ZIMBABWE: Elephant Hunt With Wayne Van Den Bergh At Nyamazana Safaris

cal pappas

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Zimbabwe 2017



Gentlemen:
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Here's a rundown of my elephant hunt with Wayne van den Bergh, July 16-25, this year. Actually, I'm typing this in camp as, for the first time in Africa, have internet service at the camp!

The PH.
Wayne van den Bergh is a born Zimbabwean and a PH for 27 years, beginning in 1990. He is based in Bulawayo, has a lovely bride, Jenny, and two teenaged sons. This is my second consecutive year hunting with Wayne and he has shown himself to be an excellent product of the most stringent professional hunting school on the planet--Zimbabwe. I recommend Wayne highly. He is self employed, does his own bookings, and his busy schedule attests to his reputation. Google Nyamazana Safaris. A few days after I depart, a mate from Alaska is coming to hunt buffalo with Wayne. Wayne's rates--both daily and trophy fees--are the best "bang for the buck" in Zimbabwe.

The Camp.
We all have been in fine tented camps before so I was not expecting to write much about the camp. Last year's camp was just fine with Wayne in the traditional style. This year, however, I just about fell off the Land Crusier when we pulled into Malindi camp. Originally set up for photographic safaris, the camp also caters to hunters beginning in 1994. The accommodations? Vintage wooden passenger cars, set on railroad tracks, from the Rhodesian Railway! The name plates and original lights added to the decorum. Each car was divided in half with each room having a oversize English bath tub or shower, toilet, and a large and comfortable bed. Having been a rail fan since a kid in the 1960s (and still having a pickup load of Lionel post war trains at my home) it was delightful to be here. Cornelius the cook, Cloud the waiter, and the lady who cleans the rooms and does the daily laundry added to the ambiance.

The Game.
Both here at Malindi and on the Gwai Ranch (an hour's drive) game is plentiful. Elephant, buffalo, giraffe, kudu, sable, roan (no hunting them), impala, bushbuck, leopard, warthog, duiker, grysbok, lion (not on quota), civet cat, baboon, and crocodile. Hippo had moved down river during this, the dry season.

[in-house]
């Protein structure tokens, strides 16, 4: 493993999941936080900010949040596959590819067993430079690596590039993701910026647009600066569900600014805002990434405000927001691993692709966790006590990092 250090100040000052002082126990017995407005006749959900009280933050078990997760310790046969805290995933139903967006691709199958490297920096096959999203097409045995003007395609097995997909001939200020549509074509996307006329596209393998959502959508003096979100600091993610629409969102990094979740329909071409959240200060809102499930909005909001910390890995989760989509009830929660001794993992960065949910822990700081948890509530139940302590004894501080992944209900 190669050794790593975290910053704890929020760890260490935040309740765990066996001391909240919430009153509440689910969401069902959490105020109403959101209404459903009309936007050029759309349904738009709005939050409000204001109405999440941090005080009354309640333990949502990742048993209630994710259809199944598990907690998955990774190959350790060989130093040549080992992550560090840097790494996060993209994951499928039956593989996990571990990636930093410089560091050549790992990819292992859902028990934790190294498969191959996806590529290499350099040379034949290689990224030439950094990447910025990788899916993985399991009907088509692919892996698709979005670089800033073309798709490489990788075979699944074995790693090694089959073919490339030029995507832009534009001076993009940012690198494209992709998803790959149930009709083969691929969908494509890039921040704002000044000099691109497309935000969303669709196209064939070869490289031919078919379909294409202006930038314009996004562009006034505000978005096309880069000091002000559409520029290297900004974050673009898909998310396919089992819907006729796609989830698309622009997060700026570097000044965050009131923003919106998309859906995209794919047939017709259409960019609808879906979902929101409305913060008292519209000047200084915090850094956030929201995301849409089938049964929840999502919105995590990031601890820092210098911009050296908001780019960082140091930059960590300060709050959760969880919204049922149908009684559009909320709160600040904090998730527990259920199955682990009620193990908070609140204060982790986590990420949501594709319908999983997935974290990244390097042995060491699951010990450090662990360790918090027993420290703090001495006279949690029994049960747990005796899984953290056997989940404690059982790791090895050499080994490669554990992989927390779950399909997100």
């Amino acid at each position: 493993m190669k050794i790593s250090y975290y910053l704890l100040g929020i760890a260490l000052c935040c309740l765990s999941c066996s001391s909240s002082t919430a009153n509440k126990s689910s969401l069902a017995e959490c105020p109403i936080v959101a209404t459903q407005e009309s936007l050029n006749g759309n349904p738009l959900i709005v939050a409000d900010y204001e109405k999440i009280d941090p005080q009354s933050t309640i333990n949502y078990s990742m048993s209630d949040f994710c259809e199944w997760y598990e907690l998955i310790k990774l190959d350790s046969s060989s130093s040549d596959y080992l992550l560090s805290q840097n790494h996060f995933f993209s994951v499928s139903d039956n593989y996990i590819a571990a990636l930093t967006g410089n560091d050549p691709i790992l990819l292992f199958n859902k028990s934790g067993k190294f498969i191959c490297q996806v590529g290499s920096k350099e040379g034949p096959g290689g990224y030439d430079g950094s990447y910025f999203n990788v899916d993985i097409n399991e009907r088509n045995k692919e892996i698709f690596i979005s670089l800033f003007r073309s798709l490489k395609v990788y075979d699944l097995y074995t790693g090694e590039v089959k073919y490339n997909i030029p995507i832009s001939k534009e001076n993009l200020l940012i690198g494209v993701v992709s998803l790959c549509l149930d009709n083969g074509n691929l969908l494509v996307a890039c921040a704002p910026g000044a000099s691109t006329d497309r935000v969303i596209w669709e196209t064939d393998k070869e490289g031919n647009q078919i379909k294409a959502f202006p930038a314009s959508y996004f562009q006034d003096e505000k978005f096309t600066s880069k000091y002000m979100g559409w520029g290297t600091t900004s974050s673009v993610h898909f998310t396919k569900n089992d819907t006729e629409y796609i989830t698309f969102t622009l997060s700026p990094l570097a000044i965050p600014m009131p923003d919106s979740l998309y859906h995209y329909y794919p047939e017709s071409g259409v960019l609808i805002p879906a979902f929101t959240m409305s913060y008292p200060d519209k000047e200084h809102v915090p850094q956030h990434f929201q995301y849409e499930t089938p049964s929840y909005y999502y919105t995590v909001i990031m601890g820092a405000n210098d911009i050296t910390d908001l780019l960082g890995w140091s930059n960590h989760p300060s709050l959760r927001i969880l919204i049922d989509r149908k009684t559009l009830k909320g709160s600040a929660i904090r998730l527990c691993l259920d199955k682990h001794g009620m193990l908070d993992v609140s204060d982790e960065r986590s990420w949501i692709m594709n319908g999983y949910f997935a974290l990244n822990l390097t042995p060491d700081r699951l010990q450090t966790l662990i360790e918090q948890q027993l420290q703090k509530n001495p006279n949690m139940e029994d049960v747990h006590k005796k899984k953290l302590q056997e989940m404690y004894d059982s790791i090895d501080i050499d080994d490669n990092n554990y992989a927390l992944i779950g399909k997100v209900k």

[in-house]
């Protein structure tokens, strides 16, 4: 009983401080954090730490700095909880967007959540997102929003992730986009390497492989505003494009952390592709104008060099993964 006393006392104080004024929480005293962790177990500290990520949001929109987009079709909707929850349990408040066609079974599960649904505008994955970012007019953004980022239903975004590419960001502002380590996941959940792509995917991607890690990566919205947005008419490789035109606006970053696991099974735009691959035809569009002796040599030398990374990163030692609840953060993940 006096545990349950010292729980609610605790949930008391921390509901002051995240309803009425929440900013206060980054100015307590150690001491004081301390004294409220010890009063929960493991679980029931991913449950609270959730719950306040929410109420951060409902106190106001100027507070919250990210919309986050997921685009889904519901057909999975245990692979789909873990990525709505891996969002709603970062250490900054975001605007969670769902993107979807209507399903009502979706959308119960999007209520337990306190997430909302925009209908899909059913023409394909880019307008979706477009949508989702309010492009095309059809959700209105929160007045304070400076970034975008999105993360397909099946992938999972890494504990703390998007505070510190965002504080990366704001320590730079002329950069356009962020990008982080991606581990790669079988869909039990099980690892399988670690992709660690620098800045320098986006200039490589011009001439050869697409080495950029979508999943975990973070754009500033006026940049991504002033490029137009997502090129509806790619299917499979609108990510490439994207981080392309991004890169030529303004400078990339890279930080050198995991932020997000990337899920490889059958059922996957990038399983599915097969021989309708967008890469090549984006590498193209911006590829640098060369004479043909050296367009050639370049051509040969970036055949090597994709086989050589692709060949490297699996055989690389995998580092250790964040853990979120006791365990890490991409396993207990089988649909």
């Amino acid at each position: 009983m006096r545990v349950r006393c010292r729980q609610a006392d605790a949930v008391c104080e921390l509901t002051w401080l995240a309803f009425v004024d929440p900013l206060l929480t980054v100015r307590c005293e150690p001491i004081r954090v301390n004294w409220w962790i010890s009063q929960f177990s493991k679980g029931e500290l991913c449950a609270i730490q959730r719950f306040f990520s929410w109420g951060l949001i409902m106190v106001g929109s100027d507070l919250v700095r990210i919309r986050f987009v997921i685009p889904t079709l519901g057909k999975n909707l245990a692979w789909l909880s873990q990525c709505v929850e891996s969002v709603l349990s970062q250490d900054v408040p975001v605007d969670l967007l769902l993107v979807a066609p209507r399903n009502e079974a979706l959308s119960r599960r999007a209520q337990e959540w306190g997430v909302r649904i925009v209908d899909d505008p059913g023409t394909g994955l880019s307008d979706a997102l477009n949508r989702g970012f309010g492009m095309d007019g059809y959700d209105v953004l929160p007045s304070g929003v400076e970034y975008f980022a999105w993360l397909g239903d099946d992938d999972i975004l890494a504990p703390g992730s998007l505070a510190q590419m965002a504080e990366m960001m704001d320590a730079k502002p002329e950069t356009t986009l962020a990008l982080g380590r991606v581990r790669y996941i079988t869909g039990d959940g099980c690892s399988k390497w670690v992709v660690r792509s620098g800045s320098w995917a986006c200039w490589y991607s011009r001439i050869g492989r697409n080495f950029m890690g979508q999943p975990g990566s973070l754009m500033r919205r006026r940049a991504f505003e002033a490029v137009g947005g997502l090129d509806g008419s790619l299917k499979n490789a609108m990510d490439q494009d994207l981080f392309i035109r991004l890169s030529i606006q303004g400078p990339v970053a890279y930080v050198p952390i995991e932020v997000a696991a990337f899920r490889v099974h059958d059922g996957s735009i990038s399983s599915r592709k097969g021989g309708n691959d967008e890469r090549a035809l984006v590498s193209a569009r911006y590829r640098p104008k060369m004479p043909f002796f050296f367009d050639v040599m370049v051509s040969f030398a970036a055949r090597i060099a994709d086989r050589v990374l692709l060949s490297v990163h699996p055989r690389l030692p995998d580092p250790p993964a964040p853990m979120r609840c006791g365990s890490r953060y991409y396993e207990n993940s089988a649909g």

The Rifle.
What makes the hunt for me is the rifle I use. For this hunt I decided to leave my vintage .600 nitro by Wilkes at home (after 4 Africa and 2 Australia hunts) as I'm too old to lug a 16-pound boat anchor on long walks in the African sun. Rather, I'll take a .500 nitro in its place. The .500 is a new acquisition and I have not taken any game with it to date so it was the first candidate of choice. Made in 1907 by Watson Brothers, the .500 is a best quality double, fully engraved with side clips, 24-inch barrels, and weighing just shy of 12 pounds. I like to find the history of my doubles but the original owner is a mystery as is the rifle's early years. I do know, however, it was Jack Lott's rifle in the 1950-60s. When he passed it on, the next owner shot elephant and buffalo with it. I have a letter from Lott and the photos of the big game in my files.

I use only Woodleigh bullets in my doubles (unless I cast) and I brought both solids and softs on this trip. 106 and 110 grains of IMR 4831 (solids and softs respectively) regulate to a 2 1/2-inch group at 50 yards over a rest.

The Hunt.
There is plenty of game to be found here, but Gwai Ranch is the thickest bush I have ever hunted! The thorns ripped my high quality $4 Wal Mart t-shirts to shreds and also turned my lower legs into hamburger, taking away their youthful appearance. We saw elephant each day early in the hunt and bumped many other critters whilst walking, stalking, and tracking. We spooked elephant in the thick and they would run off, perhaps 30 feet away, and we would not see them! Sometimes the jumbo would cross the road ahead of the vehicle or when we were on foot. All this when carrying a vintage double--it does not get any better.

Early in the hunt, beginning tracking at first light at 6 am and about 40 degrees F (a bit cool even for this Alaskan in shorts and a t-shirt). We followed the tracks of a few bulls for two hours. Staling to within 40-50 feet, they smelled us or heard us and took off. We waited a half hour to let them calm down and began the stalk. At 9:30 we were on them again and came to 30-40 feet where they were feeding in very thick bush. I believe there were four bulls, but I could only see parts of three of them. Wayne positioned me for a shot at a bull on the right but it was not a good shot for me so he moved to the left a bit. As he did so, a bull on the left raised his head and Wayne gave me a silent thumbs up for me to take the shot at him.

I must digress here a bit. I have seen many photos of elephants and their potential brain shots. The elephant is facing straight on for a frontal brain, or side ways for a shot through the ear hole. However, I was a bit befuddled at the scenario that I was confronted with here. The bull was quartering on to me. The shadows in the low sun did not illuminate the bull well for the shot. As I was trying to calculate in my brain the proper shot for the brain at this angle the bull lifted his head a bit and looked at us. I pressed the rear trigger.